Deterrence Theory

Deterrence Theory is a military base strategy which gained increased prominence after the WWII and during the Cold War. The theory based on nuclear weapons and second strike capability. It means that, if one side attack, the other side has a capability to launch nuclear weapons.

deterrenceThe Deterrence works for a long time so we have not seen any nuclear war yet. But the theory triggered the nuclear arms race. Conflict between India and Pakistan is the most common example.

In January, Pakistan executed two missile tests. And by the end of development, Pakistan will have 3 advanced ballistic and nuclear-capability missiles.


On 23rd January, Pakistan announced that it had successfully carried out the first-ever test of its nuclear-capable Babur-III submarine-launched cruise missile (SLCM) from a submerged platform. The test took place at an unspecified location in the Indian Ocean off the Pakistani coast.

Babur-III SLCM is ultimately designed for use with its Agosta 90B diesel-electric submarines, which have reportedly been modified to enable SLCM launches, but remain untested in this regard.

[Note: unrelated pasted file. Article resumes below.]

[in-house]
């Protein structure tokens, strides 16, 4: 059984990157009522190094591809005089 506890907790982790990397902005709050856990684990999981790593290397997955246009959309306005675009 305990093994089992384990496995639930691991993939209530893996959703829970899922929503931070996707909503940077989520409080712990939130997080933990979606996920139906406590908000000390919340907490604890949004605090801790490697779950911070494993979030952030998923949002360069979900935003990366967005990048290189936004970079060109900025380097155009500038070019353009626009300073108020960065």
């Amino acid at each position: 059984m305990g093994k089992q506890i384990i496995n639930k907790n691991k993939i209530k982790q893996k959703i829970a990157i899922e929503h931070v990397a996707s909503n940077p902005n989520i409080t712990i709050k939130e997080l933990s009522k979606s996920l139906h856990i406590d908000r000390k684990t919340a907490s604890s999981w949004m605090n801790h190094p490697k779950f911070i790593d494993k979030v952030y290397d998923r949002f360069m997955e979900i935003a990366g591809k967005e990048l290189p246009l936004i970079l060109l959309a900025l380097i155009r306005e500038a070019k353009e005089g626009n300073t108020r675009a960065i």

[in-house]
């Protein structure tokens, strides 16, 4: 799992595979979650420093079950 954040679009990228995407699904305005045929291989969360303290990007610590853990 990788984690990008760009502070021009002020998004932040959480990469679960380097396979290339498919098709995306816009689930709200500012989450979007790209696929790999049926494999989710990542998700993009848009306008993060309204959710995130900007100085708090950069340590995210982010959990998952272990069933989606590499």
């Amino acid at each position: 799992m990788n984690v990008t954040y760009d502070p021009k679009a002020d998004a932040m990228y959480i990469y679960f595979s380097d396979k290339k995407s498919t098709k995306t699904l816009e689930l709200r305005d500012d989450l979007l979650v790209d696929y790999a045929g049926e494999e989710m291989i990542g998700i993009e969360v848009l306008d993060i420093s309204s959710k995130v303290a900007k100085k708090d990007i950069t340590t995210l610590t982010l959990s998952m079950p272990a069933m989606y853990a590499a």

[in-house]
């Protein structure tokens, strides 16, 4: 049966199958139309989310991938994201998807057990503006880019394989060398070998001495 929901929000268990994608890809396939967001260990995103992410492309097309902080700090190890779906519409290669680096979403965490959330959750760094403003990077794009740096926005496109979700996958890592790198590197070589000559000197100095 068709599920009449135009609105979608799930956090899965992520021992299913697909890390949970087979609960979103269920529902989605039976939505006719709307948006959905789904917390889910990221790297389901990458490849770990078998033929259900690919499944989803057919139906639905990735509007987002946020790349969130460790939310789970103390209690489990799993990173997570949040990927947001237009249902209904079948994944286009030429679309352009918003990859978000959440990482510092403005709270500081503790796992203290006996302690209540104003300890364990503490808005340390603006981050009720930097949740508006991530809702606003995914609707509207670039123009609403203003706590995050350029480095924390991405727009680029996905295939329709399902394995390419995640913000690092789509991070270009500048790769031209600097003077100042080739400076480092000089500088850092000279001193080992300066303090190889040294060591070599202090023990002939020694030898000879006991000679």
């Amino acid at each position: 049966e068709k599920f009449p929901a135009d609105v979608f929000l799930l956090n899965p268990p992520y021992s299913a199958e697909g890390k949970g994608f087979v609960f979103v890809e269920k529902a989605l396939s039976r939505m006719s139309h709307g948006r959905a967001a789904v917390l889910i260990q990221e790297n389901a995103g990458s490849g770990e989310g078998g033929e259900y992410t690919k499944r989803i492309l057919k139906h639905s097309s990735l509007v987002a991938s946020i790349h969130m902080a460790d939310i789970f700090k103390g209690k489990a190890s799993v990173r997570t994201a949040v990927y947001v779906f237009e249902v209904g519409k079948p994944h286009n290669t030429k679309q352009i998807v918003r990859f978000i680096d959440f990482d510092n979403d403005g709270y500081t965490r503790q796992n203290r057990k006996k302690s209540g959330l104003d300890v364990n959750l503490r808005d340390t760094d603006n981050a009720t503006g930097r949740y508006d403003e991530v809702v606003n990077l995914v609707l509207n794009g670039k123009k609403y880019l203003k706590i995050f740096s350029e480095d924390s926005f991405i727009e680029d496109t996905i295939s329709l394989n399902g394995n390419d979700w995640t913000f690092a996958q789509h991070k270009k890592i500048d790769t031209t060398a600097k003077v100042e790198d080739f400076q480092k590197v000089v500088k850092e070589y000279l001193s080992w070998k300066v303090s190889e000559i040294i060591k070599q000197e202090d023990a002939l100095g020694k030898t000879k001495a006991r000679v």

Critically, the Babur-III is capable of nuclear payload delivery. Once fully developed and tested on-board a submarine, Pakistan would possess a sea-based second strike capability. But, submarine-based nuclear forces are almost completely invulnerable against modern anti-submarine warfare techniques.


The Pakistan military has conducted the first successful flight test of a new medium range ballistic missile (MRBM) on 24th January. The test involved the successful launch of the MRBM Ababeel.

Ababeel is capable of carrying nuclear warheads and has the capability to engage multiple targets with high precision.

Pakistan has not released additional technical details surrounding the launch.


A third MRBM, the Shaheen-III, a multi-stage fueled ballistic missile with an estimated range of 2,750 kilometers (1,700 miles) is currently still under development.

It is possible that the Ababeel is a more robust and redesigned variant of the Shaheen-III fitted with an improved terminal guidance system, among other modifications. Indeed, in order to accommodate a Multiple Independently-targetable Reentry Vehicle (MIRV) warhead, the Shaheen-III would in all likelihood have undergone a complete redesign.

Islamabad will need to further invest in and develop intelligence, surveillance, and reconnaissance (ISR) capabilities including satellite technology  to operationalize ballistic missiles capable of carrying multiple warheads and field a credible MIRV capability. China’s Beidou satellite navigation system adaptation is an option for Pakistan.


Anyway, the test of ballistic missiles which have nuclear capability, is a clear sign that the nuclear arms race between India and Pakistan is escalating.